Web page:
Oh, the joy of discovering that the ace investigating team of Inspector Chopra (retd) and his trusty sidekick, Ganesh, the baby elephant, are back in business.

This 4th adventure of this crack Mumbai team is every bit as delightful as the preceding novels.

Like every reader, I’m quite sure, I have been totally in love with Baby Ganesh since the moment we first met him.

I’ve said here before in reviews that although, theoretically, it shouldn’t make a difference if you know & recognise a place or a location in a novel – all the same, it definitely adds something to your enjoyment of a book if you know EXACTLY where x,y, or z is.

As is the case of the Grand Raj Palace, which is – from its location and its prestige – clearly the Taj Mahal Palace at the Gateway of India in Mumbai. This landmark hotel was the first place I stayed on my first ever visit to India in January 1983, on a business trip, and it has a special place in my heart.

So, I was already predisposed to like this very likeable book.

An American millionaire is found dead in his hotel bed at the Grand Raj Palace, and the good Inspector (+ Ganesh) are called in by the investigating detective to help out. Is it suicide, as the officials would prefer? Or is there something more sinister afoot? The dead man has just bought the most expensive modern art work in the country at a high-profile auction, so there is material a-plenty for scandalous headlines.

Wonderful as dear Inspector Chopra is, he had better look to his laurels, because his lovely firecracker of a wife, the redoubtable Poppy, is beginning to equal him. While her husband is investigating the Mumbai art scene, Poppy gets involved in the mysterious disappearance of a bride-to-be from one of India’s royal families. The royal wedding was also to take place at the Grand Raj Palace, and so husband and wife conduct parallel investigations, but since the show-stealer Ganesh works with Poppy for most of this adventure, I can foresee a time when the darling baby elephant is the total star of these books.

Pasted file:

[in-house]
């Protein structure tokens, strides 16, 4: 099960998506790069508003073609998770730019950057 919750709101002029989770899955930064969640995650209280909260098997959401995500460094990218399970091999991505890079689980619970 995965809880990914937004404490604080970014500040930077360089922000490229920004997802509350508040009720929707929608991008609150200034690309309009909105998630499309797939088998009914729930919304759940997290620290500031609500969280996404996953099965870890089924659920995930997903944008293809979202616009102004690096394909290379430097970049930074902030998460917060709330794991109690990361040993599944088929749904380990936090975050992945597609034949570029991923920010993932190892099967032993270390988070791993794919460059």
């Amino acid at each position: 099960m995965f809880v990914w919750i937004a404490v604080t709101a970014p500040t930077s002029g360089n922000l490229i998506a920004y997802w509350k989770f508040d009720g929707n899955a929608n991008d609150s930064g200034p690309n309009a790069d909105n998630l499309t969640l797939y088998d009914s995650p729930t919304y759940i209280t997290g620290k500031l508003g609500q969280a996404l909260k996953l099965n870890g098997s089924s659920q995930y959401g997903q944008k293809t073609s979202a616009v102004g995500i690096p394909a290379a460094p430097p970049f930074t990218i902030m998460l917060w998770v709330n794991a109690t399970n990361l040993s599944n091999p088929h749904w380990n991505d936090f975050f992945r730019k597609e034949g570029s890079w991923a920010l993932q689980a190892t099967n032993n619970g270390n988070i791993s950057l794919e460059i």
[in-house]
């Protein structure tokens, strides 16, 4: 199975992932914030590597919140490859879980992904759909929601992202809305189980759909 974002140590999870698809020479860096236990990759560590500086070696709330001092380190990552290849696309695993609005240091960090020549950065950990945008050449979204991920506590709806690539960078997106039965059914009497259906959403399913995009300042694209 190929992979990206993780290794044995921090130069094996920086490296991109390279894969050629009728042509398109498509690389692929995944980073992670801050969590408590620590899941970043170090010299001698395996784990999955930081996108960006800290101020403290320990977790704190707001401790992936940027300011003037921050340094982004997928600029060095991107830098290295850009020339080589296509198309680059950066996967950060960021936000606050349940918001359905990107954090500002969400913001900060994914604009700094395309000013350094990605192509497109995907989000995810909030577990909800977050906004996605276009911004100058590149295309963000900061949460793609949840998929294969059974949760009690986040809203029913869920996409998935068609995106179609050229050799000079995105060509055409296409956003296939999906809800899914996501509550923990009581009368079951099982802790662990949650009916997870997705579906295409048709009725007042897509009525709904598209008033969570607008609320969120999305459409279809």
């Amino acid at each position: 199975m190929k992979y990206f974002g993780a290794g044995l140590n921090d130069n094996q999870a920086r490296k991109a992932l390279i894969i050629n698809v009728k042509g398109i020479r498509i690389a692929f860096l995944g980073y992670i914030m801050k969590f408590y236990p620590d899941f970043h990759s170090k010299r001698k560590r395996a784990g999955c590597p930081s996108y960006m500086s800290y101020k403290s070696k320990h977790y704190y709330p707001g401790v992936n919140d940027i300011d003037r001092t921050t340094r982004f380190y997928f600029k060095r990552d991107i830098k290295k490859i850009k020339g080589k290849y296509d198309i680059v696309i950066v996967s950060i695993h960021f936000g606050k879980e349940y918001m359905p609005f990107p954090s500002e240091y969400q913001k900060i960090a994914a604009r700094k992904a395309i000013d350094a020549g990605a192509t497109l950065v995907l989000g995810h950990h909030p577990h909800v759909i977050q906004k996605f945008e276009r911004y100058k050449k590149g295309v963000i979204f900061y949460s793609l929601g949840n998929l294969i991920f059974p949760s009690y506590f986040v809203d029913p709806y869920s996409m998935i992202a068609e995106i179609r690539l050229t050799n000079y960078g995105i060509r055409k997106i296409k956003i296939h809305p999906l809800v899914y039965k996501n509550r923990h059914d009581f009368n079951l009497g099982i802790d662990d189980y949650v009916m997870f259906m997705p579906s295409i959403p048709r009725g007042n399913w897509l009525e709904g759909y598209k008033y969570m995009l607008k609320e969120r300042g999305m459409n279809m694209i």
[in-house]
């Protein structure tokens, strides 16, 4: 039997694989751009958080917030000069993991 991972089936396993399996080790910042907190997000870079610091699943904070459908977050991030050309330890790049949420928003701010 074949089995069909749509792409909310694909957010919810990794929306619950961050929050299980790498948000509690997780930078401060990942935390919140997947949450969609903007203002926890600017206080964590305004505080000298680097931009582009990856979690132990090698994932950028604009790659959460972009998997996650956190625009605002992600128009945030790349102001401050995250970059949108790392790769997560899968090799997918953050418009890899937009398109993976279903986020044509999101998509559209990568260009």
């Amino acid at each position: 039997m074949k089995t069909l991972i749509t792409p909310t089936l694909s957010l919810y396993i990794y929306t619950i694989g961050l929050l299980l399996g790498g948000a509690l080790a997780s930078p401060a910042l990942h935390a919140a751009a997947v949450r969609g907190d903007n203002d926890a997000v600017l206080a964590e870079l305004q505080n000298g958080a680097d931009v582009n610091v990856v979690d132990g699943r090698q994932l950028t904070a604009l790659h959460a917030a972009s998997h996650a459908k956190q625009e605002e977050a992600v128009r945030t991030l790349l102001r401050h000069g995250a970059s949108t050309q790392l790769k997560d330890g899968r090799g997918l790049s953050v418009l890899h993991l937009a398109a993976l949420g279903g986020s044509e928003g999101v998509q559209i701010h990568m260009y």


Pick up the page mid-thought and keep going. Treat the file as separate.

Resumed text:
There is not much of the grittier side of Mumbai in this book, like in the preceding books. It’s a different view of the city here – 5 star hotel, a royal wedding and an expensive art auction.

Mr. Khan is so skilled a story-teller that we, the reader, accept without question, the idea that a baby elephant can trot through the streets of Mumbai and in and out of a hotel. Other than delighted foreign tourists, no-one really reacts, accepting Ganesh & moving on. So Ganesh treads the corridors of the Grand Raj Hotel, and stands waiting for the lift with Poppy, and sleeps in the hotel garden – it is all utterly delightful.

Mention is made in the novel of the sang-froid of the staff at the hotel, who scarcely react to the often eccentric antics of their clients – which is why a baby elephant trotting across the lobby doesn’t create panic.

There is a delicious moment in the book, when a sopping wet Baby Ganesh walks through the hotel, after a dip in the pool…with a smile on my face, I remembered an incident, in the early ’90s, when we lived in this fabulous city. After a crazy party at the “real” hotel, 2 of us, in party gear but having been chucked into the pool, splashed our way nonchalantly across the lobby, dripping water everywhere.

And no-one batted an eyelid,

All of which is to say that I especially loved the scenery-setting of this suicide-or-was-it-murder investigation.

A fun read.

A good whodunnit.


An elephant.

What’s not to love about “Murder at the Grand Raj Palace”?

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